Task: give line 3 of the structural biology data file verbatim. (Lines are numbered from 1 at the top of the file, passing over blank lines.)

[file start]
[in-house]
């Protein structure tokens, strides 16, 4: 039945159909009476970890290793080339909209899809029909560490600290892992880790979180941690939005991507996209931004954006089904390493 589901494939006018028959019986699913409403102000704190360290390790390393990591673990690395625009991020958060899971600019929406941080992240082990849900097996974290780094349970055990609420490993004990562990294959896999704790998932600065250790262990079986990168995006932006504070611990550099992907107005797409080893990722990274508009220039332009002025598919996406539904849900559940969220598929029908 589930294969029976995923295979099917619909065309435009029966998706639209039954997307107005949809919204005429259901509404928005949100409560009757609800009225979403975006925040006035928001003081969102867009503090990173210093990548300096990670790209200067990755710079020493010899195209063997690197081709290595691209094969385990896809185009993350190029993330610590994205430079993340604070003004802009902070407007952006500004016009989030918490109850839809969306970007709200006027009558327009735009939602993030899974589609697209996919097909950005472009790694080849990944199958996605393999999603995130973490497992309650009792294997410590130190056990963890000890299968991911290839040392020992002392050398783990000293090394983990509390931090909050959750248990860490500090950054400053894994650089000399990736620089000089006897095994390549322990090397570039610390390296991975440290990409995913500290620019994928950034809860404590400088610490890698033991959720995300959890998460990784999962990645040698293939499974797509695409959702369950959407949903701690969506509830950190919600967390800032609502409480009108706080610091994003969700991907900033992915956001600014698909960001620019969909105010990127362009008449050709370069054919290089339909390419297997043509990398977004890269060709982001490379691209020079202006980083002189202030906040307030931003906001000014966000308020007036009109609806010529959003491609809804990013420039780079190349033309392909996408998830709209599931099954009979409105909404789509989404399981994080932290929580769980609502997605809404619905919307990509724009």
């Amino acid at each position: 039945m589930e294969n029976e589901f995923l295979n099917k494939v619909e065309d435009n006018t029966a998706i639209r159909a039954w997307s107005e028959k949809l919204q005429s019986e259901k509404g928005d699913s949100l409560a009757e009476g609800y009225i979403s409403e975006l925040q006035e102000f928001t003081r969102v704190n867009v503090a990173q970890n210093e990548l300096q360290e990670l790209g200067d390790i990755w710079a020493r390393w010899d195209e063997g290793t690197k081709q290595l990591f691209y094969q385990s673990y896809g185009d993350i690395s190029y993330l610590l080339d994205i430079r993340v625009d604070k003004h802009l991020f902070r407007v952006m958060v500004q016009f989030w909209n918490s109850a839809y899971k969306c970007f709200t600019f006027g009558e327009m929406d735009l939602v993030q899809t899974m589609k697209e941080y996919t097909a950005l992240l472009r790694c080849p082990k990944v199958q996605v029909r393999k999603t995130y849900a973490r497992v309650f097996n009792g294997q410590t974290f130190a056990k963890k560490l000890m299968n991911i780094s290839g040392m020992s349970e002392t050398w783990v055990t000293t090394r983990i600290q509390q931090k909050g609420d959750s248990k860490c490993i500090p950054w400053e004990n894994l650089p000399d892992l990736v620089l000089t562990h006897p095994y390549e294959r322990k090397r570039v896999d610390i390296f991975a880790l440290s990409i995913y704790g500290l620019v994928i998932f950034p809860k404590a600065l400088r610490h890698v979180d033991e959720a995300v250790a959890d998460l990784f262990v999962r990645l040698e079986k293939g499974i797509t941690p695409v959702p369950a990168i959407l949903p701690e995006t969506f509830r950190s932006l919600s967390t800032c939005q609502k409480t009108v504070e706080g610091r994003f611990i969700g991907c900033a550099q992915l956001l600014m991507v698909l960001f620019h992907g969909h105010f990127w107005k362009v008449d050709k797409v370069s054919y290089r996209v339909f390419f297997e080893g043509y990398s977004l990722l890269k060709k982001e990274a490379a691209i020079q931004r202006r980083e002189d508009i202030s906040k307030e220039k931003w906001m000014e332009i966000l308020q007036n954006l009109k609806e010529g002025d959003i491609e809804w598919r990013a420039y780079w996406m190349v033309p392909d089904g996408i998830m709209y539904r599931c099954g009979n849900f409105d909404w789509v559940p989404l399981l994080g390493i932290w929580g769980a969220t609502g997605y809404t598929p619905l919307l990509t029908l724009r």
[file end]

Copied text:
């Amino acid at each position: 039945m589930e294969n029976e589901f995923l295979n099917k494939v619909e065309d435009n006018t029966a998706i639209r159909a039954w997307s107005e028959k949809l919204q005429s019986e259901k509404g928005d699913s949100l409560a009757e009476g609800y009225i979403s409403e975006l925040q006035e102000f928001t003081r969102v704190n867009v503090a990173q970890n210093e990548l300096q360290e990670l790209g200067d390790i990755w710079a020493r390393w010899d195209e063997g290793t690197k081709q290595l990591f691209y094969q385990s673990y896809g185009d993350i690395s190029y993330l610590l080339d994205i430079r993340v625009d604070k003004h802009l991020f902070r407007v952006m958060v500004q016009f989030w909209n918490s109850a839809y899971k969306c970007f709200t600019f006027g009558e327009m929406d735009l939602v993030q899809t899974m589609k697209e941080y996919t097909a950005l992240l472009r790694c080849p082990k990944v199958q996605v029909r393999k999603t995130y849900a973490r497992v309650f097996n009792g294997q410590t974290f130190a056990k963890k560490l000890m299968n991911i780094s290839g040392m020992s349970e002392t050398w783990v055990t000293t090394r983990i600290q509390q931090k909050g609420d959750s248990k860490c490993i500090p950054w400053e004990n894994l650089p000399d892992l990736v620089l000089t562990h006897p095994y390549e294959r322990k090397r570039v896999d610390i390296f991975a880790l440290s990409i995913y704790g500290l620019v994928i998932f950034p809860k404590a600065l400088r610490h890698v979180d033991e959720a995300v250790a959890d998460l990784f262990v999962r990645l040698e079986k293939g499974i797509t941690p695409v959702p369950a990168i959407l949903p701690e995006t969506f509830r950190s932006l919600s967390t800032c939005q609502k409480t009108v504070e706080g610091r994003f611990i969700g991907c900033a550099q992915l956001l600014m991507v698909l960001f620019h992907g969909h105010f990127w107005k362009v008449d050709k797409v370069s054919y290089r996209v339909f390419f297997e080893g043509y990398s977004l990722l890269k060709k982001e990274a490379a691209i020079q931004r202006r980083e002189d508009i202030s906040k307030e220039k931003w906001m000014e332009i966000l308020q007036n954006l009109k609806e010529g002025d959003i491609e809804w598919r990013a420039y780079w996406m190349v033309p392909d089904g996408i998830m709209y539904r599931c099954g009979n849900f409105d909404w789509v559940p989404l399981l994080g390493i932290w929580g769980a969220t609502g997605y809404t598929p619905l919307l990509t029908l724009r």